Tag Archives: IPM

Nationwide survey to understand soil pests of potato

A new nationwide survey of potato growers hopes to evaluate the wider implications of key soil pest issues, and assess whether growers are winning the battle against losses, or identify if problems are getting progressively worse.

It seeks to evaluate how growers perceive the effectiveness of current IPM measures in the field and the impacts that adopting new practices have on profitable potato production. Syngenta Potato Campaign Manager, Mark Britton, commented, “The recent AHDB-funded survey has given a good snapshot of PCN incidence, but it is crucial to now assess how growers view the control options available, and how that impacts on the complex interaction of all soil pests in practice.”

The questions have been designed to focus on the practical and financial implications for growers here and now, but would also have a valuable function in helping to shape future research and trials’ priorities to develop appropriate solutions. The survey, which should take less than ten minutes to complete, can be found at https://www.surveymonkey.co.uk/r/JN7X8BH until the end of January. All growers and agronomist that participate will have the chance to win a copy of a practical guide to diseases, pests and disorders of the potato, and the survey results will be available to all growers.

The post Nationwide survey to understand soil pests of potato appeared first on Hort News on 23 December 2016.

Increasing earwigs in orchard for IPM

A new research project by the Dutch fruit growers association (NFO) and Wageningen UR aims to investigate why some orchards have lots of the invertebrates while others have far fewer.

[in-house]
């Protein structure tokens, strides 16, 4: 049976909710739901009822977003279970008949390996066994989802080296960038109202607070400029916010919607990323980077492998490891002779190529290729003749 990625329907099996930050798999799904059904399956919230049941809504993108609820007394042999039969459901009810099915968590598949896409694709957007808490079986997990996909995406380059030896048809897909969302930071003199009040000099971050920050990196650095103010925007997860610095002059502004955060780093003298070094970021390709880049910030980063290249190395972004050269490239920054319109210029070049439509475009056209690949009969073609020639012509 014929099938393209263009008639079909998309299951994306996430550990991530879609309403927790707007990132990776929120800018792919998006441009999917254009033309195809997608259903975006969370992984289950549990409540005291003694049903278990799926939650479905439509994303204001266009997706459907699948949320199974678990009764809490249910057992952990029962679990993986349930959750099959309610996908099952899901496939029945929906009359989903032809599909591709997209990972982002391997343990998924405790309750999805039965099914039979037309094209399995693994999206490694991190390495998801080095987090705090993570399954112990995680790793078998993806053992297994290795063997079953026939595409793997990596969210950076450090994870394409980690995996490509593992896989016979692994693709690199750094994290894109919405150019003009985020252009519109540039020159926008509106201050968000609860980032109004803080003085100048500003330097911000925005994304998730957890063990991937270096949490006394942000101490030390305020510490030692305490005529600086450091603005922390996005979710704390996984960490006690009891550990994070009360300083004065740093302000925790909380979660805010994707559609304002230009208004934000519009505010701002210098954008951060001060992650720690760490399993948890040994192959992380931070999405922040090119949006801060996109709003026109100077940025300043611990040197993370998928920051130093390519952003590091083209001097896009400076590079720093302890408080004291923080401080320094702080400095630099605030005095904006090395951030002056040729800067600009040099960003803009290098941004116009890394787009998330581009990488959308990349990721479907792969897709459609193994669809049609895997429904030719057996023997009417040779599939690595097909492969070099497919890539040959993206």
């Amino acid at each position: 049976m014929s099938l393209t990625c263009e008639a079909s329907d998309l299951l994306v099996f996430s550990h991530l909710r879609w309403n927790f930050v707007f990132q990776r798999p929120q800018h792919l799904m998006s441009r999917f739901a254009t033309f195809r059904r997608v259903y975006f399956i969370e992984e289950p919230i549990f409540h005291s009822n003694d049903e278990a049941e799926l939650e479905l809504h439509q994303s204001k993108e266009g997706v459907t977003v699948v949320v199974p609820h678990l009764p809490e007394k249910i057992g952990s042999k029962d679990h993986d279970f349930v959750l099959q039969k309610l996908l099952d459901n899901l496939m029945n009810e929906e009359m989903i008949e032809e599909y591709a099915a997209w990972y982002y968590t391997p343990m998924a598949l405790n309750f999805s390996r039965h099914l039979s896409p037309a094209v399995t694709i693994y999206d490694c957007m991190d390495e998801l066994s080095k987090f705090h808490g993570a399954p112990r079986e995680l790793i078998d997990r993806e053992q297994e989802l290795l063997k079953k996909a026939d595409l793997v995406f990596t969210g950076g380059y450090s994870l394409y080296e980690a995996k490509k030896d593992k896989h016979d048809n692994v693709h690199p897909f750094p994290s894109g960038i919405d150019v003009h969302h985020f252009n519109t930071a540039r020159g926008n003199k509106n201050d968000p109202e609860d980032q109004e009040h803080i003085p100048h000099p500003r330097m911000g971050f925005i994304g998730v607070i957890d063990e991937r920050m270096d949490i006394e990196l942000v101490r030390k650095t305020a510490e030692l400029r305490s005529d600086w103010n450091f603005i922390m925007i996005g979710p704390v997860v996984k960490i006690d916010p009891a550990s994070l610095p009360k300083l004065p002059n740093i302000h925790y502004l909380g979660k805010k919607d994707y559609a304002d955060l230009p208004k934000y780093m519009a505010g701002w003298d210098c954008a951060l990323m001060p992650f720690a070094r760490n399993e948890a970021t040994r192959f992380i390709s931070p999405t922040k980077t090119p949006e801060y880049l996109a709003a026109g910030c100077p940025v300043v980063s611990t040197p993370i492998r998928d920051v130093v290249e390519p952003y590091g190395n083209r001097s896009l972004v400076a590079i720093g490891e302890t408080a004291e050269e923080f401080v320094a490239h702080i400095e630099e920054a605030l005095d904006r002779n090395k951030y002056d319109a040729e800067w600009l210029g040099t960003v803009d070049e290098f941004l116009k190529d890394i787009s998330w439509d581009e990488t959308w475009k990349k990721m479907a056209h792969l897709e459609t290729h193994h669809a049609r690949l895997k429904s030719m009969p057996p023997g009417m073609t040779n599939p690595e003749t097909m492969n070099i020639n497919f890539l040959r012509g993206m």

“Apple and pear farmers obviously want lots of earwigs in their orchards,” says Herman Helsen, entomologist and leader of the project. “They are extremely useful against problems such as the woolly apple aphid and pear psylla.”

The earwig is one of the few insects that provides parental care. In autumn the adult insects go into the soil to overwinter. In the early spring they build an underground nest where the female protects and cares for the eggs. Once the young have reached the third ‘nymph stage’, they head into the plants, where they feed on insects, fungi or algae.

However, Herman explains that it is not currently known what the youngest earwigs eat in the nest. DNA analysis of stomach contents will be used to answer this question.

Wageningen UR and the NFO recently received a grant from the Top Sector Horticulture and Starting Materials for a new research project. The main question is what is the difference between an orchard with few earwigs and one with many? If it proves to be the availability of food for young earwigs, it may be possible to stimulate the number of earwigs by improving the conditions in the orchard.

Photo Credit: Wikipedia

The post Increasing earwigs in orchard for IPM appeared first on Hort News on 24 June 2016.

New supplement boosts predatory mites in crops

A new food supplement to boost predatory mites in crops has been launched in the UK by Biobest UK.

Unveiled at the Cucumber Conference earlier this month, Nutrimite™ is claimed to be the first commercially available supplement of its kind. “Nutrimite can help cucumber growers improve the effectiveness of bio control strategies for key pests – such as thrips, whitefly and spider mite – while reducing the overall cost of the programme,” explained Mark Wilde, technical account manager at Biobest UK.  “Based on specially selected pollen, this highly nutritious food source means growers can manipulate the development of pollen feeding polyphagous predatory mites, such as Amblyseius swirskii, Amblyseius cucumeris and Amblyseius andersoni.”

Nutrimite enables the mite population to be accelerated and enhanced in the absence of the pest or natural occurring pollen – for example in cucumbers and soft fruit crops before flowering. The company says its food supplement also allows growers to establish populations of predator mites exactly where they want them in the crop. Applied in programmed introductions, the supplement can be stored in a freezer and is applied using an adapted Matika blower with a Biobest Nutri-app attachment.

The post New supplement boosts predatory mites in crops appeared first on Hort News.